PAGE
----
Today is the international Trans Day of Visibility. The only other day of the year that we mark is the Trans Day of Remembrance which is a day where we remember trans people who have been killed, taken their own lives, and have been subject to violence. Today is supposed to be a day to celebrate who we are and to be visible in the world. Yet at the same time the increased visibility of trans people has also led to a backlash. Violence against trans women of colour is still rampant. Trans women in Brazil are still being murdered at an alarming rate. States across the United States of America are passing legislation that is regressive and using bathroom panic as an excuse. Here in Canada schools and school boards are still fighting against recognizing the rights of trans people. At the same time if we remain invisible we still face the violence and hatred, but it is ignored more than it is already. Thus the question arises, what does trans visibility mean?
Visibility in our day to day lives varies greatly depending on where we live, if we’re living “stealth,” if we are out to some, but not others. It varies based on our ability to “pass as cisgender,” our identification, and whether or not we are “outed” (with or without consent). This visibility is both bad and good. I have chosen to be visibly out. I wear a kippah that is in the trans colours made by one friend. I have earrings in trans colours made by Cait of [Cait Cards] that I also wear regularly. Thus, people who are familiar with the colours recognize them and occasionally comment. I’ve also had a comment that they are the Pantone colours of the year. I am visible. I am also visible by being active in the community, providing workshops, education, and being politically engaged. I am also in a place of privilege in that it is reasonably safe for me to be out and visible in most places. I also pass as cisgender fairly well, at least until I drop my voice an octave. I have the option to be out or not in many spaces.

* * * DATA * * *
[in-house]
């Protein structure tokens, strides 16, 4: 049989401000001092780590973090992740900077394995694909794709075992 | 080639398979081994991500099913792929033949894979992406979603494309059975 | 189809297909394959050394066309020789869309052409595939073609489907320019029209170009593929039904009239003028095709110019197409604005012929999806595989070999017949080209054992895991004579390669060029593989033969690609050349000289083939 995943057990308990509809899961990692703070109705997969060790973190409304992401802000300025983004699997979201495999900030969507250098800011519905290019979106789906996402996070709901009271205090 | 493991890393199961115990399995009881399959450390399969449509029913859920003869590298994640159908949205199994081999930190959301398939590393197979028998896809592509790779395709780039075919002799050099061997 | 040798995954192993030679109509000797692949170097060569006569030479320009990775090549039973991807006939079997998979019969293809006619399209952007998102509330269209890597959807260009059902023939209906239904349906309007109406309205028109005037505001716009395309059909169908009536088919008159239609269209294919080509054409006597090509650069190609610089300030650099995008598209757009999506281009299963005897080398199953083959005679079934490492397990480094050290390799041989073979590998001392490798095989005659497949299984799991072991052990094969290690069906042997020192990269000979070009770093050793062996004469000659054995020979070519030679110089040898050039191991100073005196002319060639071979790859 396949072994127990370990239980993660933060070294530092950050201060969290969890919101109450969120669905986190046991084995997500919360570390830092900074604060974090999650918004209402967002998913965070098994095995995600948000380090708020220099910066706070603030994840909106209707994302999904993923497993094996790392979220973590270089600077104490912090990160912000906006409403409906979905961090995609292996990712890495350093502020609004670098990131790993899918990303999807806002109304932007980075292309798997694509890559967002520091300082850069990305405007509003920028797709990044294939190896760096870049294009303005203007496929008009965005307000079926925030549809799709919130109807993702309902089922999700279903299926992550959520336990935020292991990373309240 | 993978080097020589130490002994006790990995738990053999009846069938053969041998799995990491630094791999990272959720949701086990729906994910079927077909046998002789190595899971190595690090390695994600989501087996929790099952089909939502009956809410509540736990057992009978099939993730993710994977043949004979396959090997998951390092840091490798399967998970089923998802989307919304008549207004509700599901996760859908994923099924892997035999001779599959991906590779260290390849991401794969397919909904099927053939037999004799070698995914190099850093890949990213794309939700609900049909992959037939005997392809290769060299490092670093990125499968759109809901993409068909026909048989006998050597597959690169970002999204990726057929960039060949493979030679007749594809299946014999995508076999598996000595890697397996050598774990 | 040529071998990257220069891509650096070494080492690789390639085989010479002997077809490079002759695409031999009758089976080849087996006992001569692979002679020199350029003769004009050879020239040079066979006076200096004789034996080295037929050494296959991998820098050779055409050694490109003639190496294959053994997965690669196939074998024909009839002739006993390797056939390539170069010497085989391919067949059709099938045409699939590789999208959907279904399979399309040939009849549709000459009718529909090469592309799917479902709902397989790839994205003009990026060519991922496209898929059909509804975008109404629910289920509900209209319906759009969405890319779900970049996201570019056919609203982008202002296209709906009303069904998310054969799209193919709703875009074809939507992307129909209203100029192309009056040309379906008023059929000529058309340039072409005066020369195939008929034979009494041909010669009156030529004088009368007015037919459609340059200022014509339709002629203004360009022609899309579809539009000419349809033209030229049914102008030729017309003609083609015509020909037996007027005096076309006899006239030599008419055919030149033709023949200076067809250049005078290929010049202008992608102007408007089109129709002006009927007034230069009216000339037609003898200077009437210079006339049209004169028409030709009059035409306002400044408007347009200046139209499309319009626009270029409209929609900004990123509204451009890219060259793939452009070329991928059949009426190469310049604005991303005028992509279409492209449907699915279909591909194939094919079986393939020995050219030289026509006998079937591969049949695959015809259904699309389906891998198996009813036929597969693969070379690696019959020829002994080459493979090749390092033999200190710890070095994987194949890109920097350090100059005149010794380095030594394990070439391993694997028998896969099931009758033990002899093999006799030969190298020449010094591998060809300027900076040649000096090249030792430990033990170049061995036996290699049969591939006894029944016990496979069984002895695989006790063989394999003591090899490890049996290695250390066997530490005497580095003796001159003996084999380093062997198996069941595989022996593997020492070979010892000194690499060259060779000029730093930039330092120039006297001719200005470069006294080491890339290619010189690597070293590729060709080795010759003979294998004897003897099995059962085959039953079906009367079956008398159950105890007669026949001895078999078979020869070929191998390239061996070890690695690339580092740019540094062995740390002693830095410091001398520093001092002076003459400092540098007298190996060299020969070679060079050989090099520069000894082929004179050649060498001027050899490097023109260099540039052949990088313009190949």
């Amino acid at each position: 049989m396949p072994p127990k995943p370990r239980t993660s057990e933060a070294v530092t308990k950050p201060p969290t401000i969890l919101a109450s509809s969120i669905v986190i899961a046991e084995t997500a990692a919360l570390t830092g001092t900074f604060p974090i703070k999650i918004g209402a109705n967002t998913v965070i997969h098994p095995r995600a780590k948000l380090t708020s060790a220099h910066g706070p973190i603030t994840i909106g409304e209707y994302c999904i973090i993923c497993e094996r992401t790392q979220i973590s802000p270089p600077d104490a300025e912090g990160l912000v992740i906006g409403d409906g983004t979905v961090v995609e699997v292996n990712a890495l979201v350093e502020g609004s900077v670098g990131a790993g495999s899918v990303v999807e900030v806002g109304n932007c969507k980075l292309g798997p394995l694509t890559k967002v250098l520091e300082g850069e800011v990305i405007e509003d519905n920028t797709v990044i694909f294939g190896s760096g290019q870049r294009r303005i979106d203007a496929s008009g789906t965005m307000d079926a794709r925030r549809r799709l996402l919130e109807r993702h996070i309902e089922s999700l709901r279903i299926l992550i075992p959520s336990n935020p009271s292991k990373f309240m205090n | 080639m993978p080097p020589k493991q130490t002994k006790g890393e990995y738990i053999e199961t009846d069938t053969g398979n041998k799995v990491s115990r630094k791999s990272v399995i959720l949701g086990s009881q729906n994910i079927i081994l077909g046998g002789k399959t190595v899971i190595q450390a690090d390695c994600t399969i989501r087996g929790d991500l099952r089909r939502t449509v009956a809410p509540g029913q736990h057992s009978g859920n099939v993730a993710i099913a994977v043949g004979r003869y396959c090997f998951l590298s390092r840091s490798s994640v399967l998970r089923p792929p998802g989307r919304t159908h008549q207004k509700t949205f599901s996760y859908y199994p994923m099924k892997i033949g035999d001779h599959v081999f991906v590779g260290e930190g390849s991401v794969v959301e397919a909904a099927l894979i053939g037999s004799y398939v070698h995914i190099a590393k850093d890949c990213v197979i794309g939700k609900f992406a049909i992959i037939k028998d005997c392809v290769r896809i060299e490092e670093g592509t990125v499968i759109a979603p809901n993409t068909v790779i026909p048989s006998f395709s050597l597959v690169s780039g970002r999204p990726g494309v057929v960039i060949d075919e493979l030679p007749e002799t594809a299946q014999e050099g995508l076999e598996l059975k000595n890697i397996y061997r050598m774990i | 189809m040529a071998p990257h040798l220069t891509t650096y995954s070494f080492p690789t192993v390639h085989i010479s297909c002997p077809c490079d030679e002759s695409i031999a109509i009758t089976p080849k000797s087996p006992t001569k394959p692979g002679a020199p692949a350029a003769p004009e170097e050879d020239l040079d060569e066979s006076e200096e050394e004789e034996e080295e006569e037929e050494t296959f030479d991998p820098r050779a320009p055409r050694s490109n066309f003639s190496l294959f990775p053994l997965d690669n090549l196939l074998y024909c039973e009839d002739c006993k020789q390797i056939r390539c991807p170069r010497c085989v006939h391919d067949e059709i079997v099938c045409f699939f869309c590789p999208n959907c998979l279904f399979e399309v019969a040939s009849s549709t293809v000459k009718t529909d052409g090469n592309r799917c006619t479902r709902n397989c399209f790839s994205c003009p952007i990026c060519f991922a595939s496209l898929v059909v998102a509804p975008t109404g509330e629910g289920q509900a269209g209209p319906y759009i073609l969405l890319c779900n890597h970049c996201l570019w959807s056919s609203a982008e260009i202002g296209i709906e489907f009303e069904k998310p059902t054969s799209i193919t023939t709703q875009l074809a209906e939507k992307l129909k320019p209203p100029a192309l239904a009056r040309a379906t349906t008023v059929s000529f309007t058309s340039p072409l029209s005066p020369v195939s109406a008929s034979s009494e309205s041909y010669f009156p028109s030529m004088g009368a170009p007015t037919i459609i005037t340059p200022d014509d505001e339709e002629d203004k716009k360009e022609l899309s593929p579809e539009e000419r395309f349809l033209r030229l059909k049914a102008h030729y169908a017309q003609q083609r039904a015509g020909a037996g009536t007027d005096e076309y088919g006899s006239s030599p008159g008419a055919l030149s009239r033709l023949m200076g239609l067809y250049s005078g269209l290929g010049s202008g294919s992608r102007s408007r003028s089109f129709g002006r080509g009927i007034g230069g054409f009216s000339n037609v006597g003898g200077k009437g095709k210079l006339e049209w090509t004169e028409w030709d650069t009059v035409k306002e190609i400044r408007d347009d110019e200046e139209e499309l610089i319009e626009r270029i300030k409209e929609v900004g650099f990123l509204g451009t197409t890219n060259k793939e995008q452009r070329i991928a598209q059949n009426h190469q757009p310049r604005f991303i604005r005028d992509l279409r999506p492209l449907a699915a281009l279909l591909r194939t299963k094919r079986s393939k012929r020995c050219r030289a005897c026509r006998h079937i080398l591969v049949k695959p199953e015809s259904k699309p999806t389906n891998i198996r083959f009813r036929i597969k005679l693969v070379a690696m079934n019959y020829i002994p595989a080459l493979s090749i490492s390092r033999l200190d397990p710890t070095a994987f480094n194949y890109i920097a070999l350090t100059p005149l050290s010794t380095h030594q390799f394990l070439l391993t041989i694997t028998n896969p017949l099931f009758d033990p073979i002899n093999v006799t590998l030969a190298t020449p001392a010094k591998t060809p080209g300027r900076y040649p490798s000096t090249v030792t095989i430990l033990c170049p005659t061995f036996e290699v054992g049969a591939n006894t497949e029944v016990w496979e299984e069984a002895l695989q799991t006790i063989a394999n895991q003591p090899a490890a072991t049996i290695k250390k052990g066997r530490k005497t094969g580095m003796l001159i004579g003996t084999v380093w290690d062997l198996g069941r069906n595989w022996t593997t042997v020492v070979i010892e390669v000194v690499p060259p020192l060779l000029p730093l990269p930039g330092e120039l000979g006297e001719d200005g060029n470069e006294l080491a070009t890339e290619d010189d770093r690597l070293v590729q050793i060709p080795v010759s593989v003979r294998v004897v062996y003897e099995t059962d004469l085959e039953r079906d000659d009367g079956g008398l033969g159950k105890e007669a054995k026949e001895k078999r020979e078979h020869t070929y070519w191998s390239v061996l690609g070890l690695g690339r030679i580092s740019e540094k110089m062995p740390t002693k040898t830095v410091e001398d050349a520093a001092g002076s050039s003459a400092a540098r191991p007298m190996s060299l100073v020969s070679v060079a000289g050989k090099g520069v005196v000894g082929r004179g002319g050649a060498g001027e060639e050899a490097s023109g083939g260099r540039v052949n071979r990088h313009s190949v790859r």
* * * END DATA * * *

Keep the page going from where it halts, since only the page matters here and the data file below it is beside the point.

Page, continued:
There are many trans people who remain invisible on this trans day of visibility. They may be living in stealth, and there are many reasons for this. (See: Denying One’s Past) They may not be out to themselves, not recognizing who they are inside. They may be invisible because they have been the victim of violence and murder, or have taken their own life, yet the media uses their old name and gender when reporting it. On this day of Trans Visibility I also hold up those who are invisible. They may be invisible, but I am choosing to see and recognize that they are there. They are in the world. They are part of our society. They are to be respected for their decisions, not judged for how they are living their lives. They are to be remembered if they are no longer in the world.
Overall trans people are more visible than ever, and yet in many ways we still remain invisible. We have “acceptable” trans narratives that get a lot of visibility, and at the same time have many whose narratives are not deemed to be acceptable and thus do not get told. We are visible in the world, especially those who are deemed to be “successful” by the world, but those of us living in poverty are mostly invisible. We have greater access to medical and social transition supports (if we have money), yet we are still invisible to medical professionals who say they do not work with trans patients. “There are no
We are visible, we are invisible. We are seen, and we are unseen. While we are seen as our true gender by some, our true gender is not seen by others. We are validated and at the same time invalidated. We are visible because we meet the stereotype of our gender, yet we are also visible because we do not meet the stereotype. We are trying too hard, or not hard enough. I say, enough. I am who I am, I am who I will be. I am visible to myself, and when I ask myself who I am, I find myself drawn to these words from Exodus 3:14. We are all who we are, we are all who we will be. Like YHWH in the Exodus story I choose to be visible. For those who believe, this can be a model for how to be in the world. Strive to set free those who are marginalized and enslaved. For those who do not believe in a divine being, there is a message here that there is a responsibility to others and an obligation to strive to help those who are marginalized.
I am trans, transgender, a woman. I am visible, and will continue to be visible. I will continue to help others.